Fin Reg and Diversity - Federal Agency Requirements And The Lessons For Corporate Legal Departments

The current business environment is making it very difficult for legal departments to control or reduce costs, strive to be socially responsible and keep up with increasing regulatory requirements. Developing an outside counsel management program that is in compliance with recent regulations, enhances the efficiency of the legal department and provides insight into opportunities to reduce legal spend is critical to the success of every legal executive. Recent legislation will put even more pressure on government agencies and their law firms and could well impact corporate legal departments in the future.

The Wall Street Reform and Consumer Protection Act of 2009 contains a little-known provision (section 342) that requires a large number of government agencies to establish an Office of Minority and Women Inclusion. The duties of the director of the office are to:

• Ensure equal employment opportunity and the racial, ethnic and gender diversity of the agency's workforce and senior management;

• Increase the participation of minority-owned and women-owned businesses in the programs and contracts of the agency;

• Provide guidance to the agency administrator to ensure that the policies and regulations of the agency strengthen minority-owned and women-owned businesses; and

• Conduct an assessment, as part of the examination process, for the entities regulated or monitored by the agency of the diversity and inclusion efforts by such entities.

Each director is required to report to Congress the following detailed actions taken by the agency and the director:

• To the extent contracts exceed $50,000 or the contractor employs more than 50 employees, include a statement of the total amounts paid by the agency to third-party contracts since the last report;

• The percentage of such amounts paid to minorities, women, minority-owned businesses or women-owned businesses (see Figure 1);

• The successes achieved and challenges faced by the agency in operating minority and women out-reach programs;

• The challenges the agency may face in hiring qualified minority and women employees and contracting with qualified minority-owned and women-owned businesses; and

• Such other information, findings, conclusions and recommendations for legislative or agency action as the director may determine to be appropriate to include in such a report.

Many government entities and companies have started tracking the referral of matters to minority-owned and women-owned law firms (MWOLFs).However, considering the sometimes meager referral rates, the lack of adequate benchmarks, and the lack of resources to track the metrics, organizations are typically apprehensive about sharing or publishing the information. In an age where chief legal officers are trying to decrease legal spend, and do the same or more work with less personnel, it becomes difficult to rationalize implementing new programs to evaluate or address such issues.Complying with the above diversity and reporting requirements and enhancing the overall management of outside counsel can be accomplished through a multiphase program that includes the following components:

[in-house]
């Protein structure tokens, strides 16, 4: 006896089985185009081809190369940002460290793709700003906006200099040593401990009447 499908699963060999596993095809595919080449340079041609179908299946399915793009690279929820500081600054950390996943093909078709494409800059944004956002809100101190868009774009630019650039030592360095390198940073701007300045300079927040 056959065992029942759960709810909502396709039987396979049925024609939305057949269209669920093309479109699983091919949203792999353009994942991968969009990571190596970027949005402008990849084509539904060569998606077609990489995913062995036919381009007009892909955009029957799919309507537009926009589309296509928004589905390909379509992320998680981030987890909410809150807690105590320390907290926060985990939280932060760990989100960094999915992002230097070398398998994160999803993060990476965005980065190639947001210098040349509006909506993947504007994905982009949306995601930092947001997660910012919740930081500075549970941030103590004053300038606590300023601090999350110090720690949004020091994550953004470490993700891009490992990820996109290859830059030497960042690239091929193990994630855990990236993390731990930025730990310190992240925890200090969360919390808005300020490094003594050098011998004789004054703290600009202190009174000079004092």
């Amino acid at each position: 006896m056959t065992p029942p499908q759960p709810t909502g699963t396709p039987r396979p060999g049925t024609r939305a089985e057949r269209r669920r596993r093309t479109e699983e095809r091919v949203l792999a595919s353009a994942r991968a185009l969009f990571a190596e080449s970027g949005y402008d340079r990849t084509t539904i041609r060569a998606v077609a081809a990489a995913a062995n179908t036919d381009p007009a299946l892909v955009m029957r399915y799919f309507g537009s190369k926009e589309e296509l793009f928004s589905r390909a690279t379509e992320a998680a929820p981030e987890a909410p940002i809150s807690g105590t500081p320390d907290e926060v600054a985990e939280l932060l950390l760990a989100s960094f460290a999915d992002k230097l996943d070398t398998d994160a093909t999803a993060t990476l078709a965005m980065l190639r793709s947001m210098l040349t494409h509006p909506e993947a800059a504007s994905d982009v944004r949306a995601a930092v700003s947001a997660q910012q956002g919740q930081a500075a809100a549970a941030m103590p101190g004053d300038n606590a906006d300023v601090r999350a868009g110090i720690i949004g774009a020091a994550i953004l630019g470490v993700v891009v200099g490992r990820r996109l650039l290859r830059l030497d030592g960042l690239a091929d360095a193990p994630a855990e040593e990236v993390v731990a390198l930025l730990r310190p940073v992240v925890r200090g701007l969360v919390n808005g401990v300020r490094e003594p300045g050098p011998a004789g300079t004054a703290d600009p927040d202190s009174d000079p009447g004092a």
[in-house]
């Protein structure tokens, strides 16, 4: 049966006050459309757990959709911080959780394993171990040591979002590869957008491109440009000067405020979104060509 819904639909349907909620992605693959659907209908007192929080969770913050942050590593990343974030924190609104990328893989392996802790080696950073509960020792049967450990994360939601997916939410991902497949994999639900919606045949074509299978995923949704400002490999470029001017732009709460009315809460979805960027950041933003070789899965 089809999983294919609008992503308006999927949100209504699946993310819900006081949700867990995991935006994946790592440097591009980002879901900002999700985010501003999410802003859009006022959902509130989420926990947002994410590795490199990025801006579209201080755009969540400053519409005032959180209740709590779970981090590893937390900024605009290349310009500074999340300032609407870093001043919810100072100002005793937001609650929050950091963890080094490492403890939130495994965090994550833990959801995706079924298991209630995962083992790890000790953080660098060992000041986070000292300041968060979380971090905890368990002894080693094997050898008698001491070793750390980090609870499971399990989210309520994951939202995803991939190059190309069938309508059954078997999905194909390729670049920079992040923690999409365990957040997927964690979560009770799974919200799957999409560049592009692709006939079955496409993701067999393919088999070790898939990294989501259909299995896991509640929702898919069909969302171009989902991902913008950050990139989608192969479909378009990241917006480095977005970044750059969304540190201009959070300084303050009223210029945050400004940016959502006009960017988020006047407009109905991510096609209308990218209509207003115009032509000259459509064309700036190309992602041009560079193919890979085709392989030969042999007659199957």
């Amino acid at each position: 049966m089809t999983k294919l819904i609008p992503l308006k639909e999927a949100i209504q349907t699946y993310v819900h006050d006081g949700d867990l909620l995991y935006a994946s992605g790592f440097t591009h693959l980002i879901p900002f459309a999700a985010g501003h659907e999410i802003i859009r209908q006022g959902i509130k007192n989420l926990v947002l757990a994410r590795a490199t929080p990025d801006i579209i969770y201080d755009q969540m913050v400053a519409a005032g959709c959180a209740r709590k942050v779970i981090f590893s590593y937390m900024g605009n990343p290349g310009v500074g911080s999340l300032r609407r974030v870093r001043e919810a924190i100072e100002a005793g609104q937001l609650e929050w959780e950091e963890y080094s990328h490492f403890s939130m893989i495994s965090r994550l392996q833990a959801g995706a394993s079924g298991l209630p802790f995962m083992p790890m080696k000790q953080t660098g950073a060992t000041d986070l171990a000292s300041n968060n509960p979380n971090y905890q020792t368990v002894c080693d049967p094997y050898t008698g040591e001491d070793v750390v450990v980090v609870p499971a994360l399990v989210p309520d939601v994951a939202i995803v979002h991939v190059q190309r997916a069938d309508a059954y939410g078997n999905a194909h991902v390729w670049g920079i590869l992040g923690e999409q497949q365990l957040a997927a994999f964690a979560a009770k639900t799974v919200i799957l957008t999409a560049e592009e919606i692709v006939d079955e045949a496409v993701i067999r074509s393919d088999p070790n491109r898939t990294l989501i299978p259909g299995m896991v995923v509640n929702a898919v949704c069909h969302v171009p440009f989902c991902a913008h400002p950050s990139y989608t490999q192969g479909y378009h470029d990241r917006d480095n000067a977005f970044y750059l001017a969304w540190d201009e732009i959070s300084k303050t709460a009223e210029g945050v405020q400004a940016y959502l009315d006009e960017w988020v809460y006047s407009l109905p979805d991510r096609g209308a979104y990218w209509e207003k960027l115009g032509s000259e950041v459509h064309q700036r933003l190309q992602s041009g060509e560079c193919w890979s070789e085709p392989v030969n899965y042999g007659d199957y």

• Assigning a legal department resource as the diversity coordinator for the legal function or creating a diversity office within the legal department;

• Developing an outreach event program to facilitate communication between MWOLFs and the legal department;

• Deploying enhanced firm profiles to include information related to diversity;

• Making the identification and selection of MWOLFs simple/uncomplicated/straightforward for in-house counsel;

• Ensuring increased referrals to MWOLFs through controls;

• Identifying and concentrating specific work among select groups of MWOLFs to build expertise;

• Evaluating and scoring all outside counsel including MWOLFs and sharing evaluation results internally; and

• Establishing and tracking metrics to evaluate progress.

To meet these requirements, each agency's legal department and the entities regulated or monitored by the agency should have a robust outside counsel management program that includes the following components:

• Enhanced vendor selection process

• Preferred, "best fit," MWOLF and available counsel

• Exception tracking

• Enhanced vendor management

• Detailed vendor profiles

• Metrics on performance and volume

• Attorney performance evaluations